Northern Thailand in general, and Lampang in specific, have unique climatic features (Diem et al. 2018). The climate around the study area features a wet season from April to October and a dry season from November to March. Historically, this region also experiences drought conditions. Temperatures ranged from a minimum of 31.7 °C (January and November) to a maximum of 37.1 °C (March). The mean annual temperature, relative humidity, and rainfall were 33.6 °C, 76.1%, 1129.4 mm, respectively (Thai Meteorological Department 2018).

Field survey

A field survey was conducted in the forest from July to October 2018. Results of a 2016 study conducted by the RFD in the same area were used to calculate the sampling intensity with a confidence interval of 95%. An estimate of the sampling was obtained by using the standard deviation from previous surveys (Avery and Burkhart 1983; Asrat and Tesfaye 2013). The formula was expressed as:

$$n = \, (Z\sigma /E)^{2}$$

where n is the sampling intensity; Z is the z-value for the confidence interval of 95%; \(\upsigma\) is the density of tree species, and E is the percent standard deviation of the precision required.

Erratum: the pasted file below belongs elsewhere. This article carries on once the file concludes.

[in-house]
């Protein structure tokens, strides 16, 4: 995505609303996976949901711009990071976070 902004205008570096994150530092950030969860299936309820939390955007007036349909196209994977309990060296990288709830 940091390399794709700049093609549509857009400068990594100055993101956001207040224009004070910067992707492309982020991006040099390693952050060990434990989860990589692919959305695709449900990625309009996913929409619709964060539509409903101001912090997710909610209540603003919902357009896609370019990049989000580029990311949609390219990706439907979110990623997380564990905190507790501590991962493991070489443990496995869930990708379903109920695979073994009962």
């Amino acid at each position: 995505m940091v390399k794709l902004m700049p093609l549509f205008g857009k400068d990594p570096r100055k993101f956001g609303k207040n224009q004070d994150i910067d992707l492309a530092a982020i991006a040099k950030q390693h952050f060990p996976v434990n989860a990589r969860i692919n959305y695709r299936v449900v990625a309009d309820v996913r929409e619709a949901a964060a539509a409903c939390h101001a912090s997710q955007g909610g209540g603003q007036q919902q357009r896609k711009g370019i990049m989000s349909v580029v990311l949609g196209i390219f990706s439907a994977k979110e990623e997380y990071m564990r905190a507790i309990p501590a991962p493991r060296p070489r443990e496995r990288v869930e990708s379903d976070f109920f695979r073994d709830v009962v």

A total of 25 sampling plots of 40 m × 40 m (0.16 ha) were surveyed through a systematic sampling method (Asia Network for Sustainable Agriculture and Bioresources 2010). In each plot, trees with a diameter at breast height (DBH) ≥ 4.5 cm were identified and measured in every 10 m × 10 m sub-quadrat. Within 10 m sub-quadrats, samplings with DBH < 4.5 cm and height ˃ 1.30 m were recorded in 4 m × 4 m sub-quadrats, whereas seedlings were documented in 1 m × 1 m sub-quadrats within each 4 m sub-quadrat (Fig. 2).

Fig. 2
figure 2

Sampling plots and sub-quadrats for identification and measurement

Data collection on environmental factors

Climate data were generated by Hobo U23-001 and UA-002-64 which operated in six stations located in plots 3, 10, 13, 15, 17, and 24. The monitoring equipment was spread out and placed in these representative plots to provide the optimal coverage to accumulate climate data from throughout the study area. Historically, relevant climatic data did not vary significantly during the dry season. In addition, the dry season often featured forest fires. As such, data on temperature, relative humidity and light intensity were collected for 92 days during the wet season from July 11 to October 11, 2018.